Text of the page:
I don’t know how many people of Rowly’s class would really have mixed as comfortably with people from all walks of life as he does, but Gentill has developed him into a very believable and sympathetic character. He’s a good friend and dutiful family member even when he and his brother are at odds. In fact the relationship between the two brothers is a highlight of the novel as it mixes an innate brotherly love with a disconnect between two people who have vastly different goals in life. The clashes between them are credible and add some nice character depth to the novel. There’s no doubt that Rowly’s ability to operate at all levels of society helps add variety to the stories and scope to the tales of adventure but it never feels as forced or unrealistic as it might if these events were taking place in a country less blasé about issues of class.

The four friends provide an interesting twist to the standard character sets of crime fiction and it’s terrific to see good old-fashioned friendship being depicted in fiction for adults. In MILES OFF COURSE the character of Clyde plays a larger role than in past novels as the gang head into the part of the country where he grew up and where everyone knows him. The scene where they visit Clyde’s family home, a working-class place which is a far cry from the wealthy surroundings that Rowly is used to, had an authentic feel with Clyde’s mum being slightly awkward in the presence of Rowly but still well in charge of her domain.

Reading this book reminded me of the family movies that used to air on the Sunday nights of my childhood when the whole household would sit down to watch because they offered something for everyone to enjoy. In MILES OFF COURSE there’s a bit of politics, a bit of romance, a whodunit and some narrowly escaped near-death experiences for the hero and his friends. Along the way there are plenty of laughs, some nuggets of historical information that will make you look smart when you drop them into conversation at your next dinner party and there’s even a lovable dog. It is an intelligent, amusing, happiness-inducing book that sits proudly at the lighter end of the crime fiction spectrum. Highly recommended.

MILES OFF COURSE is released officially tomorrow (30 January) in Australia and should be available from your local independent bookstore or you could try online stores Booktopia or Boomerang. I have not seen the book in electronic format though the earlier two volumes are available for kindle so this one may be eventually too.

If you’d like to win a copy of this excellent book why not enter our giveaway?

I’ve reviewed the two earlier books in this series A FEW RIGHT THINKING MEN and A DECLINE IN PROPHETS.

We also subjected Sulari to our baker’s dozen questions during Australian authors month last year.

I’m counting this as my second contribution towards the Australian Women Writers reading challenge for this year.

My rating: 4.5/5 stars (rating scale is explained here)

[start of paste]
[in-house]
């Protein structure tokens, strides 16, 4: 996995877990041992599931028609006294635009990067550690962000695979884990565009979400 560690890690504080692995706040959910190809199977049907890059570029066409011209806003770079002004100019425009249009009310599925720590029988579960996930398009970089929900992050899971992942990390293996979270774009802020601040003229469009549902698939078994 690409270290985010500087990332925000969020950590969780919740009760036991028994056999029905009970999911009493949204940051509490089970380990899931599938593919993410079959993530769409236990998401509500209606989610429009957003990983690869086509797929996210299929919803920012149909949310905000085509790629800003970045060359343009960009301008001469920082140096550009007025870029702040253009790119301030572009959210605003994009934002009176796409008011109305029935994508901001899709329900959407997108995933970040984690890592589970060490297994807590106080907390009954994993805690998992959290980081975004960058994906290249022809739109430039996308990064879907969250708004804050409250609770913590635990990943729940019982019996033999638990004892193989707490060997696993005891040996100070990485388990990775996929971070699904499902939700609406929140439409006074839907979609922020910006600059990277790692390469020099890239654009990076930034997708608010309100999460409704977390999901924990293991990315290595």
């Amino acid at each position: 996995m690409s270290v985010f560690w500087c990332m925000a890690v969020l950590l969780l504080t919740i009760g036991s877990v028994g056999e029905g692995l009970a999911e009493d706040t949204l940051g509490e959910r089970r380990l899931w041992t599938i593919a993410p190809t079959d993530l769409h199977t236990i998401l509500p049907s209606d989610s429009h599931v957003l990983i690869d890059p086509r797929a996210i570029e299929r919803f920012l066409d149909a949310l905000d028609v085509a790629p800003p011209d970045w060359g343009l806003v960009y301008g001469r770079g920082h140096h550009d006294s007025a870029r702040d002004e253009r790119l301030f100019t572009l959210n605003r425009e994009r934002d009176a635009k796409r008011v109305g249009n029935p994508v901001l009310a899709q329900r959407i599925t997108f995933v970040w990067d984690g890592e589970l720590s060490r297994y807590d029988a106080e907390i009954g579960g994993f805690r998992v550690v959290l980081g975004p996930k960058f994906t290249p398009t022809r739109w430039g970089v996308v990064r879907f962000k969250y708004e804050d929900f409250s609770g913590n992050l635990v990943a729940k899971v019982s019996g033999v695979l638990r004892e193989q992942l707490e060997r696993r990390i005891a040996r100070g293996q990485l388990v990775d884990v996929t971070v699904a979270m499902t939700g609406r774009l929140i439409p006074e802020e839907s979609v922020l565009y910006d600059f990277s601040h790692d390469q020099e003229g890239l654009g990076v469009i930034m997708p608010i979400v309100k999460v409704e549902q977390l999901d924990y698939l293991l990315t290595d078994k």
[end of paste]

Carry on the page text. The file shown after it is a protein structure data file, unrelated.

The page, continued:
Author website:
Publisher: Pantera Press [2012]
ISBN: 9780987068521
Length: 352 pages
Format: Trade Paperback
Source: provided by the publisher for review
Creative Commons Licence
This work by is licensed under a Creative Commons Attribution-NonCommercial-ShareAlike 3.0 Unported License.

The most impressive Australian crime fiction in 2011

It’s list making time of year so here at Fair Dinkum HQ we’ve each made a list of the five Australian crime fiction titles that impressed us most this year. Not all are 2011 publications and some have yet to be released beyond our shores but this mixture of new titles by favourite authors and outstanding debuts is a cracker of a collection if I do say so myself.

Kerrie speaking here…

I’ve only read 16 Australian titles this year, and am already formulating New Years Eve resolutions that I will do better in 2012. Nevertheless the problem in picking my top reads is that so many of them were so good and it was difficult to draw a cut off line. Not all of the titles were 2011 publications either.

So here are my top 5.

My top pick was THE WRECKAGE by Michael
Robotham, published in 2011, in which our old friend Vincent Ruiz teams up with a new character, investigative journalist Luca Terracini. THE WRECKAGE is a contemporary thriller set against the background of both the world financial crisis and the attempts to build Iraq in the face of both greed and terrorism. It reflects both Robotham’s meticulous research, and his ability to create great fictional characters. He describes the main characters in a way that makes you really care about what happens to them.

I really can’t choose between the other four, so the order in which they appear is not preferential.

In Katherine Howell‘s COLD JUSTICE, published in 2010, paramedic Georgie Riley and Detective Ella Marconi are travelling similar paths, returning to work after traumatic incidents that resulted in hospitalisation and being off work for some months.  Katherine Howell has used a formula similar to the one she used successfully in both THE DARKEST HOUR, and her debut novel FRANTIC: parallel plots that advance in tandem, each generating their own sense of suspense. The link between the two plots is Detective Ella Marconi. Again the paramedic characters are new, while Marconi provides the common thread from one novel to the next.

WHISPERING DEATH, published in 2011, affirms that Garry Disher is a master storyteller, a tight and consummate plotter, a writer who could sit on any international podium along with richer and more famous crime fiction writers. This is #6 in Disher’s Hal Challis series, firmly bedded in the 21st century, and reflecting on the problems of maintaining a strong police force, chasing rapists, armed robbers, and home invaders, in the face of diminishing funding and stretched resources.